An award-winning community newspaperman and professional portrait photographer, Scott Gordon, and his wife, Jessi, came to Columbia in 2011 so Jessi could earn a Ph.D. at MU. Gordon is communications coordinator at The Food Bank, a hunger relief agency serving 110,000 people monthly in Boone and 31 regional counties.
It’s pretty easy to fall into the trap of judging people, especially generational groups.
You can usually get a pretty lively and not-so-positive discussion going with this simple phrase alone: “These kids today …” I mean, there’s plenty of evidence that today’s generation isn’t quite up to scratch compared to we mature adults … right?
Not as motivated, unreliable, self-absorbed. Grumble, grumble, ad infinitum.
Well, it ain’t necessarily so, McGee! I can give you a prime and recent example.
I have the pleasure and/or challenge of working with a lot of college journalism students who come seeking a story at The Food Bank. Often they are late, and sometimes they just don’t show up at all. This could lead one to make generalizations, you know? But beware of this trap!
Because somewhere out there on campus is Andraya.
A beaming, delightful gal who hails from St. Thomas, U.S. Virgin Islands, Andraya vaporized the “Uh-gee-sorry-I’m-late-but-oh-well-it’s-all-about-me” stereotype.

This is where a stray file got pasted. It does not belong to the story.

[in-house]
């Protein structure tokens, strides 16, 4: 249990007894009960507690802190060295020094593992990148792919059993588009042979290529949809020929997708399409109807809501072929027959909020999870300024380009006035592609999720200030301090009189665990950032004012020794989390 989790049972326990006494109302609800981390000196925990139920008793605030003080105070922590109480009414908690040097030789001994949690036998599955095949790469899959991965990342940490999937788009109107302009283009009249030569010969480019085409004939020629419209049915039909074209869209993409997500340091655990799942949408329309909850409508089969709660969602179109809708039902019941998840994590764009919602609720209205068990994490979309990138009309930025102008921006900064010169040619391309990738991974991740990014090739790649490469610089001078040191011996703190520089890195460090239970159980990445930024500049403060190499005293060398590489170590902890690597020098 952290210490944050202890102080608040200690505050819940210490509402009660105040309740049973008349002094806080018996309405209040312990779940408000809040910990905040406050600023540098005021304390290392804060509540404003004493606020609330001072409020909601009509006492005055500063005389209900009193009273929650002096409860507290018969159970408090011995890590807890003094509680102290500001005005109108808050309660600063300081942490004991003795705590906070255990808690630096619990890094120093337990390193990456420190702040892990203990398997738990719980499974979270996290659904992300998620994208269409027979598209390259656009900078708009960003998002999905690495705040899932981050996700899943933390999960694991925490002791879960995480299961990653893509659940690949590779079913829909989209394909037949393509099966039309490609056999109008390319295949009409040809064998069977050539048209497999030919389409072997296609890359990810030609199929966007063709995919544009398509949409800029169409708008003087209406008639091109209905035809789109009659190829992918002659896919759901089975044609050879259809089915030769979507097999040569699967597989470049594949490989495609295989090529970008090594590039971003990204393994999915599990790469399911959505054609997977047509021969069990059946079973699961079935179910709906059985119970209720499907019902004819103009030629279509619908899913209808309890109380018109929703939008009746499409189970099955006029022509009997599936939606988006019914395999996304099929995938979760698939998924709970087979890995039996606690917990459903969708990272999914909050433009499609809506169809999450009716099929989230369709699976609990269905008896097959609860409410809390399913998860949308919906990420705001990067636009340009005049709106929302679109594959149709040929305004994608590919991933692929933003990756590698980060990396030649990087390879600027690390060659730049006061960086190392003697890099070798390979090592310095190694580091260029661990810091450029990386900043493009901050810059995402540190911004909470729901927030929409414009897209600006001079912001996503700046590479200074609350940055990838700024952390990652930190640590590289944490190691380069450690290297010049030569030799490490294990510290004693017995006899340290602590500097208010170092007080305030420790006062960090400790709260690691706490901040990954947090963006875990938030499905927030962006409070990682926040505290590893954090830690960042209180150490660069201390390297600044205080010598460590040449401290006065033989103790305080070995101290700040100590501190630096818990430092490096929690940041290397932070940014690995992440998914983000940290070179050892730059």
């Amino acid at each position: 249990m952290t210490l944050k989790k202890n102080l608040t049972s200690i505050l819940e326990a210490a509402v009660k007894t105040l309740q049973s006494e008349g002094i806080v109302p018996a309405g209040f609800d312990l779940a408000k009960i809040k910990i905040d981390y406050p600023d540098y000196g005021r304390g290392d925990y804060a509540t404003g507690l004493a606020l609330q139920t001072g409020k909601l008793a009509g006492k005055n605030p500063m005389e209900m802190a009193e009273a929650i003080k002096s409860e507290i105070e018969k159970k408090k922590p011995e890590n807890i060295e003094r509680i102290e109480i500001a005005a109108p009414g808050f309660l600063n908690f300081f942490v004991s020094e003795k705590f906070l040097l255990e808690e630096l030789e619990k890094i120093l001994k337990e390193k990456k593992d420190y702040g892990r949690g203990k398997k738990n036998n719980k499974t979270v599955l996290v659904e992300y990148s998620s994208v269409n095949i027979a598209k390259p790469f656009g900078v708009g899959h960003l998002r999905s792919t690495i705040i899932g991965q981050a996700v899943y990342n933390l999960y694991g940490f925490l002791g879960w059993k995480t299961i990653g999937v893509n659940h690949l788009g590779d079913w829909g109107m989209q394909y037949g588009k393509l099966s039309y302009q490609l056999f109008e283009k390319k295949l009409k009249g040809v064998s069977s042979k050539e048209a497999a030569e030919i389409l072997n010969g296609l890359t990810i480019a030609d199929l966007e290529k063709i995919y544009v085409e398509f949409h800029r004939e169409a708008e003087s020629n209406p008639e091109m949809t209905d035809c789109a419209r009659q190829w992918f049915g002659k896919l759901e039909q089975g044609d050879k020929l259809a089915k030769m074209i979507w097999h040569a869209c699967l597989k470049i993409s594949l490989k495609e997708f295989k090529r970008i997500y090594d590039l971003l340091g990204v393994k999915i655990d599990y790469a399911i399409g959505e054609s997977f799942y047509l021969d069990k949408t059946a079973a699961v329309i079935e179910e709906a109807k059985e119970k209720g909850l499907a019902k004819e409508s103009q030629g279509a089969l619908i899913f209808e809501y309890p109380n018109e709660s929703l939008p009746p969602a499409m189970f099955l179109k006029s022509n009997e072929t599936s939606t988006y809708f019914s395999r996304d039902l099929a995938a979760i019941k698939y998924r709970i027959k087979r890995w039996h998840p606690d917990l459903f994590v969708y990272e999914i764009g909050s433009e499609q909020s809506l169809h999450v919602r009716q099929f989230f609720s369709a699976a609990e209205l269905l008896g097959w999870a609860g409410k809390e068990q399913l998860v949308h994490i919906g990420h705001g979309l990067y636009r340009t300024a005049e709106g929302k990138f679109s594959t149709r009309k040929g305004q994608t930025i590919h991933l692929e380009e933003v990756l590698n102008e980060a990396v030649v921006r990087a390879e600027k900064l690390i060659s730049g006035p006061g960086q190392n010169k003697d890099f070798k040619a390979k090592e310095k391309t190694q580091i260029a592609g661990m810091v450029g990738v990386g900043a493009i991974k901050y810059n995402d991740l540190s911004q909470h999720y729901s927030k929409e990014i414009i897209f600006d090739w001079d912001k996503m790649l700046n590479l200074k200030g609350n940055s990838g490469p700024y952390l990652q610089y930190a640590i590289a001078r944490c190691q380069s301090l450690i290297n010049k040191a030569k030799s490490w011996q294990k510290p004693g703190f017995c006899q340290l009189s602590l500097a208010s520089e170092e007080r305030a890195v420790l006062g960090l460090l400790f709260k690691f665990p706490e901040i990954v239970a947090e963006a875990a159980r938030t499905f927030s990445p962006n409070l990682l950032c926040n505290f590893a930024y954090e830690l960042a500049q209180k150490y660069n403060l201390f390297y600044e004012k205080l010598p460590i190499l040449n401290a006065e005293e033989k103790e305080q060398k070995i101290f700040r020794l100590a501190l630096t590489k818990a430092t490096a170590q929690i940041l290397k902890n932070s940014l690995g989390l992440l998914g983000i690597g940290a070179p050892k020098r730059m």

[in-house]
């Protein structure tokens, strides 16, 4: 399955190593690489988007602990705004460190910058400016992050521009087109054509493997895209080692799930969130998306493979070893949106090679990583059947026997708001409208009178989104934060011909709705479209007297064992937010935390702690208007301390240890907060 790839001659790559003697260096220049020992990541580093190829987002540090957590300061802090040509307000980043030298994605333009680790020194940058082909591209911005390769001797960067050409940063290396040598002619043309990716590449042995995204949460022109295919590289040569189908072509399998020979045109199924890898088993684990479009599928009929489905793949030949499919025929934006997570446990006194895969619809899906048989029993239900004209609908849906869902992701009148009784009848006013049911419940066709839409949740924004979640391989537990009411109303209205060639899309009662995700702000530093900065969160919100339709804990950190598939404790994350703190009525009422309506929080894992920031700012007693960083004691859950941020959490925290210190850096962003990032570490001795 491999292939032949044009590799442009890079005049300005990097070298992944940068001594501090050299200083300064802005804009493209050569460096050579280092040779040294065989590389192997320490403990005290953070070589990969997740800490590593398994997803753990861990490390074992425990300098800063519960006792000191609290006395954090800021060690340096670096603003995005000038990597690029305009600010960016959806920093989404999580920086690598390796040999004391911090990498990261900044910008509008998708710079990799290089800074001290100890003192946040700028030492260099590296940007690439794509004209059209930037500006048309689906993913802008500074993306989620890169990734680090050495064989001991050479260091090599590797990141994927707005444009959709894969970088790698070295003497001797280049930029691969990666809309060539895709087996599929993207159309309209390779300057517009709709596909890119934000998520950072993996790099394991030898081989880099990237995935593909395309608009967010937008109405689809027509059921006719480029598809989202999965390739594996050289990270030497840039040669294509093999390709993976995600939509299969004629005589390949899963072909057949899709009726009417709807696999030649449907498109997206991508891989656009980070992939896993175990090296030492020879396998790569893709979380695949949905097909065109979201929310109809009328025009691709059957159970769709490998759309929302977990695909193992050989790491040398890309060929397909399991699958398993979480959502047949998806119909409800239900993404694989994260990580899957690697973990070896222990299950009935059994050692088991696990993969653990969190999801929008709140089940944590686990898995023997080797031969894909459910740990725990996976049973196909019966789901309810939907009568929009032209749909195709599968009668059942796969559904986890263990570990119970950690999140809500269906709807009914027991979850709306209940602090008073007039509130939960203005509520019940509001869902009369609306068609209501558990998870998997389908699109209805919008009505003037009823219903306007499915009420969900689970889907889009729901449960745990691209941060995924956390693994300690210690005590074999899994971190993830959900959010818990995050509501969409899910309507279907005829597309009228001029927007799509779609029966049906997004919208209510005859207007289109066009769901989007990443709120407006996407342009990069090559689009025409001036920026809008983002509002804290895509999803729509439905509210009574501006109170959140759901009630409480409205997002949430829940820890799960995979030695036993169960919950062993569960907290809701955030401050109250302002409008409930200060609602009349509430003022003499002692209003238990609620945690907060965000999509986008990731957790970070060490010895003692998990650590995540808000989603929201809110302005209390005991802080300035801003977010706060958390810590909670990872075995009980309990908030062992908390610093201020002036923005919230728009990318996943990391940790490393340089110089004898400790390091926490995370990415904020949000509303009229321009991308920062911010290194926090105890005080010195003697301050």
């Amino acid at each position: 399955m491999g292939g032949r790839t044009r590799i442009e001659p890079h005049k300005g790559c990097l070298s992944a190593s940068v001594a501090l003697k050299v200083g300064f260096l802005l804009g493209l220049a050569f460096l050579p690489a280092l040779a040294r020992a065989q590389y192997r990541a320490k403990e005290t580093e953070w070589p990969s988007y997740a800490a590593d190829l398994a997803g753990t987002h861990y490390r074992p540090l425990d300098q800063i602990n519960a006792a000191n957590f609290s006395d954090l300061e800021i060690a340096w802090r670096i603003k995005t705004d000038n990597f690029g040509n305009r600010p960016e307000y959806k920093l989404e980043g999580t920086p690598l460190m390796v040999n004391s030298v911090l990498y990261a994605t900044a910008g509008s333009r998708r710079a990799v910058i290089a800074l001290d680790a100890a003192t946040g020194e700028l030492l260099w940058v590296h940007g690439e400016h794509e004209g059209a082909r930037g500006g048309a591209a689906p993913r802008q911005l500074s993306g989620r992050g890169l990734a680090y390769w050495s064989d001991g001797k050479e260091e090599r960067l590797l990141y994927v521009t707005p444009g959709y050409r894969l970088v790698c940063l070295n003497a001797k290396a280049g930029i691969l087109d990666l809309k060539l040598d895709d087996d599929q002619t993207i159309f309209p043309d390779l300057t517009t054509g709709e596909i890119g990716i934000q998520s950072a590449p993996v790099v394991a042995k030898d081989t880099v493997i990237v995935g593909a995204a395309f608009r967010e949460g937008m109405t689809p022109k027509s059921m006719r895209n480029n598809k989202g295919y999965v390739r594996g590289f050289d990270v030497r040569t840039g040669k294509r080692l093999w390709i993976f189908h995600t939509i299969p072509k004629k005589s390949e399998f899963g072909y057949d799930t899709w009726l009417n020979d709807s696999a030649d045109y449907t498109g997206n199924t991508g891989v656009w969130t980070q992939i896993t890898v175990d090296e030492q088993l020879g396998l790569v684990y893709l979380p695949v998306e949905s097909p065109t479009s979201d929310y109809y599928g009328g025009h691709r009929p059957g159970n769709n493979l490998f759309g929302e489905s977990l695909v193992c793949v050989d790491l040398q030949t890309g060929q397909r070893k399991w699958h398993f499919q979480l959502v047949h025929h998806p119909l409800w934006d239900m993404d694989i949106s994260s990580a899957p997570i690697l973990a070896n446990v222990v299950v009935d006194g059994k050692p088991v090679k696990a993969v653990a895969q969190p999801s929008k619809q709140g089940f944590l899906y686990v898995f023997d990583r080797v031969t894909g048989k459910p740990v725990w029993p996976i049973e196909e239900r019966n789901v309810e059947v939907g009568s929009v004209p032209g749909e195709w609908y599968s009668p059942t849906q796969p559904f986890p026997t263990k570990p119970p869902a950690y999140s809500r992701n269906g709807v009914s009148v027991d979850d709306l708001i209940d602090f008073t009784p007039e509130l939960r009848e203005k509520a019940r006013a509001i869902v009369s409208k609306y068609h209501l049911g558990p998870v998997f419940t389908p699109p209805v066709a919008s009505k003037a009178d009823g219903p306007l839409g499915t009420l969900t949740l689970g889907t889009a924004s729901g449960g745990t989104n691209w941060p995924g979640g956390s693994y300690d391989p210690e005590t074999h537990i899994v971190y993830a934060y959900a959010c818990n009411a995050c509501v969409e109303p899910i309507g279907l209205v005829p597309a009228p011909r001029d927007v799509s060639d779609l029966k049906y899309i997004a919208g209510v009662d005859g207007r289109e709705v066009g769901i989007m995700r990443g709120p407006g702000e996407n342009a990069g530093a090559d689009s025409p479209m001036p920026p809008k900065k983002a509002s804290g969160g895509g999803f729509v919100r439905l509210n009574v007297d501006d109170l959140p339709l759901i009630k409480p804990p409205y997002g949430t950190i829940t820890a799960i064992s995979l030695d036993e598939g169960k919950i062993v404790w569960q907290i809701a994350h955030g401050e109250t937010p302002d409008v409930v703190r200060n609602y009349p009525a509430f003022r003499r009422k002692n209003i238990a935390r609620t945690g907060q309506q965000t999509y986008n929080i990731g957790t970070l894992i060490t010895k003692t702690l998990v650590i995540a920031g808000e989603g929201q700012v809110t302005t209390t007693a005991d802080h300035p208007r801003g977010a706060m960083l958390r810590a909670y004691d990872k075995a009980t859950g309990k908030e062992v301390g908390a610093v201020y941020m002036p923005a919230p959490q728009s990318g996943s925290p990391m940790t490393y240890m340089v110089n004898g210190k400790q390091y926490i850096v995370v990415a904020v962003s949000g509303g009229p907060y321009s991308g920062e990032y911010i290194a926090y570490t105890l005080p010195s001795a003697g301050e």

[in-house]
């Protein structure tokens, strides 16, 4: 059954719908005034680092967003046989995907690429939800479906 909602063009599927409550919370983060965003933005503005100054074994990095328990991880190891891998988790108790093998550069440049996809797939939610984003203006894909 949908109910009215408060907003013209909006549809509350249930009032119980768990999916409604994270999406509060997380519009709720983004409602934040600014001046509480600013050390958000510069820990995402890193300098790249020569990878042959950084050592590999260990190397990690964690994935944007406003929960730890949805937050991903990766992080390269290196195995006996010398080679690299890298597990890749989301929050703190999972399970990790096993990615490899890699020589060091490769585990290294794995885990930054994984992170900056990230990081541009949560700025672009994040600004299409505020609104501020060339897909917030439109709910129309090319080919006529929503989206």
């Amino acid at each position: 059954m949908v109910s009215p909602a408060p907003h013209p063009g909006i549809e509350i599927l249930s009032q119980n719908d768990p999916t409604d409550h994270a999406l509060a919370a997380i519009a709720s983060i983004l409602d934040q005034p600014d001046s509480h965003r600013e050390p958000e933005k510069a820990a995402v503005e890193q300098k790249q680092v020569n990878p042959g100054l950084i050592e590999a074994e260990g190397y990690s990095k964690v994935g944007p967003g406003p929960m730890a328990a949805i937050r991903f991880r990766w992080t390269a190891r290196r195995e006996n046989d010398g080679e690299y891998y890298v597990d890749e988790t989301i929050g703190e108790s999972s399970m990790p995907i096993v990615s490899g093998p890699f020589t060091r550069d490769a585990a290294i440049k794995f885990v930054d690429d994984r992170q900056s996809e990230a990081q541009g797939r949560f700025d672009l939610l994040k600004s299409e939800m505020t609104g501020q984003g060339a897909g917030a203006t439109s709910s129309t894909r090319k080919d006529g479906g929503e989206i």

Andraya did more than keep her appointment. She walked the entire 32 blocks between the Mizzou campus and The Food Bank headquarters here on Vandiver Drive! Not only did she walk the whole way, she was early.
This is dedication. This is responsibility. This is duty and consideration for others. And as an old newspaper editor, I was impressed by her diligence in pursuing her story. Even to the point of walking to get it.
Here’s a tip of the hat to Andraya and all the “kids” out there who are like her! There are many, if only we with jaded eyes will see them.
To meld an old John Lennon lyric with a bit of today’s slang, we mature adults need to “give peeps a chance.”
By the way, yes — after a very nice interview, I gave her a lift back to campus. It was the least I could do. “Thank you, sir,” she said as she got out of the car. Sir. She called me "sir."
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